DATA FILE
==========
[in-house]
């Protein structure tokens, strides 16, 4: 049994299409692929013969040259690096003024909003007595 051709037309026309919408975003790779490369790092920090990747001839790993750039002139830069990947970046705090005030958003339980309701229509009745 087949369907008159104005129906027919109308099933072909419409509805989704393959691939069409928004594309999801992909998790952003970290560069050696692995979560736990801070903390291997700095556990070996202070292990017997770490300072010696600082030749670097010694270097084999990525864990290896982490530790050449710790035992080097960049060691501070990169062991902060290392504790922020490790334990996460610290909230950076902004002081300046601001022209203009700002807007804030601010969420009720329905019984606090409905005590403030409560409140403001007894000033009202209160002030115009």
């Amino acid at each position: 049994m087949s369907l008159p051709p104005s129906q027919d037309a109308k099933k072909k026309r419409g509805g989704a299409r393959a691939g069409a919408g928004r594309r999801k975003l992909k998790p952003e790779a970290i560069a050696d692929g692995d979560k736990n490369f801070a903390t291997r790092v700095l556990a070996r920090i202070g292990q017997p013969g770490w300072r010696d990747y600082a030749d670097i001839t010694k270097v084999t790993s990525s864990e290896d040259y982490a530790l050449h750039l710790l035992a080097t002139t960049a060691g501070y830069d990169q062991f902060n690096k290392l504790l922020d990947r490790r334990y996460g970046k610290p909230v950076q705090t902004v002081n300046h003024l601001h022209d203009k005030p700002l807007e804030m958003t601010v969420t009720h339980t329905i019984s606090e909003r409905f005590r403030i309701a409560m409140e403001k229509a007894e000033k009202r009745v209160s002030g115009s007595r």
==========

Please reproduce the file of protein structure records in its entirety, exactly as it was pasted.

[in-house]
């Protein structure tokens, strides 16, 4: 049994299409692929013969040259690096003024909003007595 051709037309026309919408975003790779490369790092920090990747001839790993750039002139830069990947970046705090005030958003339980309701229509009745 087949369907008159104005129906027919109308099933072909419409509805989704393959691939069409928004594309999801992909998790952003970290560069050696692995979560736990801070903390291997700095556990070996202070292990017997770490300072010696600082030749670097010694270097084999990525864990290896982490530790050449710790035992080097960049060691501070990169062991902060290392504790922020490790334990996460610290909230950076902004002081300046601001022209203009700002807007804030601010969420009720329905019984606090409905005590403030409560409140403001007894000033009202209160002030115009």
């Amino acid at each position: 049994m087949s369907l008159p051709p104005s129906q027919d037309a109308k099933k072909k026309r419409g509805g989704a299409r393959a691939g069409a919408g928004r594309r999801k975003l992909k998790p952003e790779a970290i560069a050696d692929g692995d979560k736990n490369f801070a903390t291997r790092v700095l556990a070996r920090i202070g292990q017997p013969g770490w300072r010696d990747y600082a030749d670097i001839t010694k270097v084999t790993s990525s864990e290896d040259y982490a530790l050449h750039l710790l035992a080097t002139t960049a060691g501070y830069d990169q062991f902060n690096k290392l504790l922020d990947r490790r334990y996460g970046k610290p909230v950076q705090t902004v002081n300046h003024l601001h022209d203009k005030p700002l807007e804030m958003t601010v969420t009720h339980t329905i019984s606090e909003r409905f005590r403030i309701a409560m409140e403001k229509a007894e000033k009202r009745v209160s002030g115009s007595r």